Neuroimaging Studies of Binocular Rivalry: How the brain ‘changes its mind’

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Vortrag von Dr. Janine Mendola, Department of Ophthalmology, McGill University, Canada

10:00 - 11:00
[0002020048] Hörsaal HS 02.21, Universitätsplatz 2, 2.Obergeschoß

Janine Mendola, Ph.D. is Associate Professor at McGill University. Her home department is Ophthalmology and Visual Sciences, and she is associated with the McGill vision research group and the BRaIN program. She investigates the functional organization of the human visual system and the neural basis of perception in health and disease. One main focus is normal binocular vision and form perception, and both fMRI and MEG neuroimaging techniques are used.

More details about Dr. Mendola’s research can be found at her Homepage.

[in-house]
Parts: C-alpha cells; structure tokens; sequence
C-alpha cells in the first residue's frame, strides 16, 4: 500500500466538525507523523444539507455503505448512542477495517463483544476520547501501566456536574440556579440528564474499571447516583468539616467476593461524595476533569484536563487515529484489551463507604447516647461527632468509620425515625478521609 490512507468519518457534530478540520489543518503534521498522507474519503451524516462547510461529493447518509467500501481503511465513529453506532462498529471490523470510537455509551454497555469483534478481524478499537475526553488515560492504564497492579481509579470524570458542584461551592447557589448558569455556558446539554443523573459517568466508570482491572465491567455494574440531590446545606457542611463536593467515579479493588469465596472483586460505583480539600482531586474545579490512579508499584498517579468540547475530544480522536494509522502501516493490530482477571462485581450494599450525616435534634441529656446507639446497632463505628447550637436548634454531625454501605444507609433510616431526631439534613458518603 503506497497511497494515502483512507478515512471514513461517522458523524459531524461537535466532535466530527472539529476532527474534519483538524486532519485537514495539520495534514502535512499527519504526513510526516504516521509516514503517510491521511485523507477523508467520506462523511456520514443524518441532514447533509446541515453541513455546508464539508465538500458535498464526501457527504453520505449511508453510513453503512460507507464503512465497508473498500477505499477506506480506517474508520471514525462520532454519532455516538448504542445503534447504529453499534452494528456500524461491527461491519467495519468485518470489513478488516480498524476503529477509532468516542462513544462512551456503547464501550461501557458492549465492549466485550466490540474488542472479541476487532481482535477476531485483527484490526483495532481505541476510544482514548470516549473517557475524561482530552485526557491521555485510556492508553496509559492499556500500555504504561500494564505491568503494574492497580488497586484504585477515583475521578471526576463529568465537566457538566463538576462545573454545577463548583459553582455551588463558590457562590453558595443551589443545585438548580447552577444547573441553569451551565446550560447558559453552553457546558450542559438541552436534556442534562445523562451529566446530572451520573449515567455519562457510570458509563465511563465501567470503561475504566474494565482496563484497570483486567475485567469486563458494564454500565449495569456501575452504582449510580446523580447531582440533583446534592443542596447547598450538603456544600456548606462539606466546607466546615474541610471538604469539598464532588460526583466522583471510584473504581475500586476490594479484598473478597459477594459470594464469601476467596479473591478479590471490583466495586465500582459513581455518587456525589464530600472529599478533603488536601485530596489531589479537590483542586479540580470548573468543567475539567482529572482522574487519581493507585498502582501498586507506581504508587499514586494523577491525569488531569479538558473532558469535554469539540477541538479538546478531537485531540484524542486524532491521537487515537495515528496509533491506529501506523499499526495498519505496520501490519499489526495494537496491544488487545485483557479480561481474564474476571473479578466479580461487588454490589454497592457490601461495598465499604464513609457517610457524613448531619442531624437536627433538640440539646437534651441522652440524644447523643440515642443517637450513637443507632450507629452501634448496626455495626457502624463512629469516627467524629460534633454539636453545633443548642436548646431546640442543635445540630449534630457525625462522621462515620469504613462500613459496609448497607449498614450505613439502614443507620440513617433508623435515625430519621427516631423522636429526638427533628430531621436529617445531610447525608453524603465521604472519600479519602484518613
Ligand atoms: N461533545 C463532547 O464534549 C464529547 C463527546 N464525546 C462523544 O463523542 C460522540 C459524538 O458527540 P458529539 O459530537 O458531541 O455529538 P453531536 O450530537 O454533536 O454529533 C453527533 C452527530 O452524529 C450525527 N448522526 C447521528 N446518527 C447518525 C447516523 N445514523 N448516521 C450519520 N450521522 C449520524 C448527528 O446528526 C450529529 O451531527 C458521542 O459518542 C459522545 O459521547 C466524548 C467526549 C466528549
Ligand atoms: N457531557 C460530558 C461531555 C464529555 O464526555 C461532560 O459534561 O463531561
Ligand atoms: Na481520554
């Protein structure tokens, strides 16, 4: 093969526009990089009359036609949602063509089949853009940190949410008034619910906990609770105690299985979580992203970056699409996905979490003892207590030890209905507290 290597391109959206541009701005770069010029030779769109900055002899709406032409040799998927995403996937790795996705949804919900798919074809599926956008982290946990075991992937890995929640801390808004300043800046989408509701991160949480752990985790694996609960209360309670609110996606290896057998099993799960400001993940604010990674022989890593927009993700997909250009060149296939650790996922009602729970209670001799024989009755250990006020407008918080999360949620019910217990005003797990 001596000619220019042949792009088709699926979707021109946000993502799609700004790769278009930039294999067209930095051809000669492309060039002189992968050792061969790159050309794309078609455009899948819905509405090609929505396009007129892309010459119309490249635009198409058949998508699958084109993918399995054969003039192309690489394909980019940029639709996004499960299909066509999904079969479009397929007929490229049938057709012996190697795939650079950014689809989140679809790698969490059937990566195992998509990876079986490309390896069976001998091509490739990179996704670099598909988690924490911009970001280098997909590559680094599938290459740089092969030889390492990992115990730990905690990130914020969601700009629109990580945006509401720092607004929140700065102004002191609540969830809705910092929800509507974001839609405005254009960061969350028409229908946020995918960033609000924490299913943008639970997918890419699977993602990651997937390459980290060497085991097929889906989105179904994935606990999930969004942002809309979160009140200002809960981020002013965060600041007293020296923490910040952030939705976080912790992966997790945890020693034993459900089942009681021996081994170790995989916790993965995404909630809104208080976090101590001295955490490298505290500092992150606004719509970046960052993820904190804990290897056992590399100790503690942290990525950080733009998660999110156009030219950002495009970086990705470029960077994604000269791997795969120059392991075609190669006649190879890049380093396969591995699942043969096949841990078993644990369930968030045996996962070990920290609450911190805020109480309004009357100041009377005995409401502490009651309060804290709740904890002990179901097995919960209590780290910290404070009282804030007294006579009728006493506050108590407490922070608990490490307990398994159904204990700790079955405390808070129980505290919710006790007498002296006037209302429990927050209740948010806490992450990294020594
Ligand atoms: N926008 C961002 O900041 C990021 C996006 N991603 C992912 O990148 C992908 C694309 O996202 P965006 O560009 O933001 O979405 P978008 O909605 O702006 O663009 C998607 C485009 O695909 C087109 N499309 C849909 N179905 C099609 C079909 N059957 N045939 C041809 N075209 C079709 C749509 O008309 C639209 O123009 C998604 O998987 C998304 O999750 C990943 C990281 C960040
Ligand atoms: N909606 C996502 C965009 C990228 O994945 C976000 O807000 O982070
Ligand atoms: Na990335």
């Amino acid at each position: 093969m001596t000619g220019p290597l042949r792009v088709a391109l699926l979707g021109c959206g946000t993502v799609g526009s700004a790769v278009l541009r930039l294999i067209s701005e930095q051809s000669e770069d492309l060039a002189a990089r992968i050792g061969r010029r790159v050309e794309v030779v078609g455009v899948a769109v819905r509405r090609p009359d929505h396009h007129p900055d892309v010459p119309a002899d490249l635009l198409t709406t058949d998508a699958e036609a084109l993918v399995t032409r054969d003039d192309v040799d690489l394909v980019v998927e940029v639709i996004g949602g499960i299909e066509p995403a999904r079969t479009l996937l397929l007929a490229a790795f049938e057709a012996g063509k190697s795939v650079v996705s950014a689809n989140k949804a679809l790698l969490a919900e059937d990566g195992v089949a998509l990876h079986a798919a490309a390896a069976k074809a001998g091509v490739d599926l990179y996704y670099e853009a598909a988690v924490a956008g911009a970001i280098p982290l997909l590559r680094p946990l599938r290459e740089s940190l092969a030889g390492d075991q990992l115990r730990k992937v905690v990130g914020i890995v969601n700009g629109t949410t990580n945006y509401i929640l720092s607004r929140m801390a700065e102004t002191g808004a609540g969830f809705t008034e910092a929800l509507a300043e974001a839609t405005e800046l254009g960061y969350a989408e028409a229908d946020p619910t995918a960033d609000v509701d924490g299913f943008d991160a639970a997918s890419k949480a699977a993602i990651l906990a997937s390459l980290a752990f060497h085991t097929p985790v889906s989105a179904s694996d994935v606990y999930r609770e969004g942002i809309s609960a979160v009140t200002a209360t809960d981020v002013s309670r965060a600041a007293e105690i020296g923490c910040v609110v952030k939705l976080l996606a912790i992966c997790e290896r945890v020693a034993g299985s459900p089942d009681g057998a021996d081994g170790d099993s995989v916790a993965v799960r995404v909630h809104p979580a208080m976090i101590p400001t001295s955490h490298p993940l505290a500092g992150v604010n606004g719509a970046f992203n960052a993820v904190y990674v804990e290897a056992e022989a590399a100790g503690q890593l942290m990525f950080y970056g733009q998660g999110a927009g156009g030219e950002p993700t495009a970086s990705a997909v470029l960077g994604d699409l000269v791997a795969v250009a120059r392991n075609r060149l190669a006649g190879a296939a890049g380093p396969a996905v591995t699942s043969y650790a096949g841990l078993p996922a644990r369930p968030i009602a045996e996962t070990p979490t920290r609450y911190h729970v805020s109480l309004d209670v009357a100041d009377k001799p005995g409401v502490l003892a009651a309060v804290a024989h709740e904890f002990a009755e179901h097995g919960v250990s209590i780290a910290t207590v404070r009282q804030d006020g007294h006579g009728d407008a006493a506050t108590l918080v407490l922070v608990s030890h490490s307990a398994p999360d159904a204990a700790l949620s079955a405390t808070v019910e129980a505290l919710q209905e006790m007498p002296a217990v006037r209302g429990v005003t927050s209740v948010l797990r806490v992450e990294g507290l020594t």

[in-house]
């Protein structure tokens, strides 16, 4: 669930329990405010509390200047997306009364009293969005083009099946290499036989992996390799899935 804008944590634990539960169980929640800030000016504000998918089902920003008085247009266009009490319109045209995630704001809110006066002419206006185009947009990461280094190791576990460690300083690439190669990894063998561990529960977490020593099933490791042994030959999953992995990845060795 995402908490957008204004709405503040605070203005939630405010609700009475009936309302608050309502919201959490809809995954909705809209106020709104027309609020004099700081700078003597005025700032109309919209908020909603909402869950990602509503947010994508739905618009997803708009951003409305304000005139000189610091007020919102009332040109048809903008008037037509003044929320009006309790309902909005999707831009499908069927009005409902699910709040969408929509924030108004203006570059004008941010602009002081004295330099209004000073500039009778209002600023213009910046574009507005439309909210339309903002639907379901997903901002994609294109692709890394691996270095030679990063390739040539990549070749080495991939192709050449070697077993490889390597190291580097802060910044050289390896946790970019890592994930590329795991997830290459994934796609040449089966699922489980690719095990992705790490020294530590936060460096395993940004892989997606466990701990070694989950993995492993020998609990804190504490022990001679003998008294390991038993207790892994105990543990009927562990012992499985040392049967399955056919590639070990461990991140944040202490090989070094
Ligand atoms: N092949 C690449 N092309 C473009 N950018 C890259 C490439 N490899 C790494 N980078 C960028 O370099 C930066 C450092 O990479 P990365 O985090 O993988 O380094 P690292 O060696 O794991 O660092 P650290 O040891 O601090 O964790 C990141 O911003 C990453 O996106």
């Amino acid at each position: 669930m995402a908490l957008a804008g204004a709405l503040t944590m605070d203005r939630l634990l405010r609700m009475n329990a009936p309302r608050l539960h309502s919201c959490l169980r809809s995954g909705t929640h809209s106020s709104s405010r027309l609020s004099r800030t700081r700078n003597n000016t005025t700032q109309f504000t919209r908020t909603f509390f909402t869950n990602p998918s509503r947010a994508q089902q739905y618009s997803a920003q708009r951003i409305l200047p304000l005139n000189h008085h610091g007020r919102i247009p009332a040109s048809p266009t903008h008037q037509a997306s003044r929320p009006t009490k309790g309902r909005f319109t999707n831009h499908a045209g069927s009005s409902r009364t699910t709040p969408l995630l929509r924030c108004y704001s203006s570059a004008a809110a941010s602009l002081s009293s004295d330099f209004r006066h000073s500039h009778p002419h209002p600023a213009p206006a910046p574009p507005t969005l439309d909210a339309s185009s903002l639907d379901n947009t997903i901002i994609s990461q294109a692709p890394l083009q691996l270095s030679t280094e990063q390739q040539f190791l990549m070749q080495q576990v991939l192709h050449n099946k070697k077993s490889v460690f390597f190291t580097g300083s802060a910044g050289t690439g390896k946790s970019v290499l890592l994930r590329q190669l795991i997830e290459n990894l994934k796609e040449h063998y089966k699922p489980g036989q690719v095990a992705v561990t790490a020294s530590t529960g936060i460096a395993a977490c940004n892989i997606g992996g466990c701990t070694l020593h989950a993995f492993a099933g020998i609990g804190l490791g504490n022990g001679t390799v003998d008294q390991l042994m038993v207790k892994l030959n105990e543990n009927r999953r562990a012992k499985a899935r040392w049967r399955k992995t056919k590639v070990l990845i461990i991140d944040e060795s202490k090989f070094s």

I will discuss human fMRI and MEG studies of binocular rivalry including some recent work on individual differences. Alternations between bistable percepts provide a powerful platform to study visual awareness and suppression. The frequency tagging technique is used to record whole brain SSVEPs with analyses of power, coherence, and connectivity.  In untagged data, we explore the role of alpha band signals in perceptual stabilization. One theme is comparison of well matched binocular states such as different types of rivalry. Another theme is the non-invasive measurement of interocular inhibition which may be a partially heritable trait. There is also the possibility to discuss potential relationships to binocular vision disorders such as amblyopia. 

Dr. Mendola will be available for personal meetings in the afternoon of July 3rd. If you would like to schedule a meeting, please contact Natalia Zaretskaya.